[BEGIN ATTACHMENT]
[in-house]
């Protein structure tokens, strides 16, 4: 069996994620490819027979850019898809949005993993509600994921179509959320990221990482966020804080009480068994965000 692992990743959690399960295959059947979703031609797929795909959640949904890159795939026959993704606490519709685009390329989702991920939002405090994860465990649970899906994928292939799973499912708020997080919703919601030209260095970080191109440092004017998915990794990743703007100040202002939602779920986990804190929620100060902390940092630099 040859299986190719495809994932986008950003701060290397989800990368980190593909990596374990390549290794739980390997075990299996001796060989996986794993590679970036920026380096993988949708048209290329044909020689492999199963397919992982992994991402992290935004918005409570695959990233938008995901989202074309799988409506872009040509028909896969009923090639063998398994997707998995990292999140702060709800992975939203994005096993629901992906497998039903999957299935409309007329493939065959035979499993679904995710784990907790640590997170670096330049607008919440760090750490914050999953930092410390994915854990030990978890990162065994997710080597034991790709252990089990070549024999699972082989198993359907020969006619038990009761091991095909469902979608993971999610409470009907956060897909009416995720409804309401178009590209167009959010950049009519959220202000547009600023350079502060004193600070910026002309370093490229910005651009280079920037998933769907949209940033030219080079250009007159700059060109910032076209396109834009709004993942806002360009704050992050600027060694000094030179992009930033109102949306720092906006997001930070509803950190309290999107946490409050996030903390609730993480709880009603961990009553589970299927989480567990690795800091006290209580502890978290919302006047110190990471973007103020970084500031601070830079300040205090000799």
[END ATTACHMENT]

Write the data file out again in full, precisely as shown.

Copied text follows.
[in-house]
């Protein structure tokens, strides 16, 4: 069996994620490819027979850019898809949005993993509600994921179509959320990221990482966020804080009480068994965000 692992990743959690399960295959059947979703031609797929795909959640949904890159795939026959993704606490519709685009390329989702991920939002405090994860465990649970899906994928292939799973499912708020997080919703919601030209260095970080191109440092004017998915990794990743703007100040202002939602779920986990804190929620100060902390940092630099 040859299986190719495809994932986008950003701060290397989800990368980190593909990596374990390549290794739980390997075990299996001796060989996986794993590679970036920026380096993988949708048209290329044909020689492999199963397919992982992994991402992290935004918005409570695959990233938008995901989202074309799988409506872009040509028909896969009923090639063998398994997707998995990292999140702060709800992975939203994005096993629901992906497998039903999957299935409309007329493939065959035979499993679904995710784990907790640590997170670096330049607008919440760090750490914050999953930092410390994915854990030990978890990162065994997710080597034991790709252990089990070549024999699972082989198993359907020969006619038990009761091991095909469902979608993971999610409470009907956060897909009416995720409804309401178009590209167009959010950049009519959220202000547009600023350079502060004193600070910026002309370093490229910005651009280079920037998933769907949209940033030219080079250009007159700059060109910032076209396109834009709004993942806002360009704050992050600027060694000094030179992009930033109102949306720092906006997001930070509803950190309290999107946490409050996030903390609730993480709880009603961990009553589970299927989480567990690795800091006290209580502890978290919302006047110190990471973007103020970084500031601070830079300040205090000799």